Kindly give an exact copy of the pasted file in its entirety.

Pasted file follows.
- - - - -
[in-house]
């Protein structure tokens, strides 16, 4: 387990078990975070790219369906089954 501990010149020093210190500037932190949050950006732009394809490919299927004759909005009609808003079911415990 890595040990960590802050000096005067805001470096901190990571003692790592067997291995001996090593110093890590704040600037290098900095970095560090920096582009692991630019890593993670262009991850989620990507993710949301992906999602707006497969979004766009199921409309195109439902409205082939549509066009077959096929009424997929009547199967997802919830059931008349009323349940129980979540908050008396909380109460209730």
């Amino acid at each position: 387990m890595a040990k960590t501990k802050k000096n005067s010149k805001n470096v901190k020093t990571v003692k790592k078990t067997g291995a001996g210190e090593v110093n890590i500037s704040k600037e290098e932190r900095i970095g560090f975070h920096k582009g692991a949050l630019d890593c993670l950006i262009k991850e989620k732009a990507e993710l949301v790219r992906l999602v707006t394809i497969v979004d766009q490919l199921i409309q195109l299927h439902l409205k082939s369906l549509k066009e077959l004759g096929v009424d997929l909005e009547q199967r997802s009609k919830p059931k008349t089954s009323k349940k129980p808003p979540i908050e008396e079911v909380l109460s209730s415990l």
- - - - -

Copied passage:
[in-house]
């Protein structure tokens, strides 16, 4: 387990078990975070790219369906089954 501990010149020093210190500037932190949050950006732009394809490919299927004759909005009609808003079911415990 890595040990960590802050000096005067805001470096901190990571003692790592067997291995001996090593110093890590704040600037290098900095970095560090920096582009692991630019890593993670262009991850989620990507993710949301992906999602707006497969979004766009199921409309195109439902409205082939549509066009077959096929009424997929009547199967997802919830059931008349009323349940129980979540908050008396909380109460209730």
């Amino acid at each position: 387990m890595a040990k960590t501990k802050k000096n005067s010149k805001n470096v901190k020093t990571v003692k790592k078990t067997g291995a001996g210190e090593v110093n890590i500037s704040k600037e290098e932190r900095i970095g560090f975070h920096k582009g692991a949050l630019d890593c993670l950006i262009k991850e989620k732009a990507e993710l949301v790219r992906l999602v707006t394809i497969v979004d766009q490919l199921i409309q195109l299927h439902l409205k082939s369906l549509k066009e077959l004759g096929v009424d997929l909005e009547q199967r997802s009609k919830p059931k008349t089954s009323k349940k129980p808003p979540i908050e008396e079911v909380l109460s209730s415990l």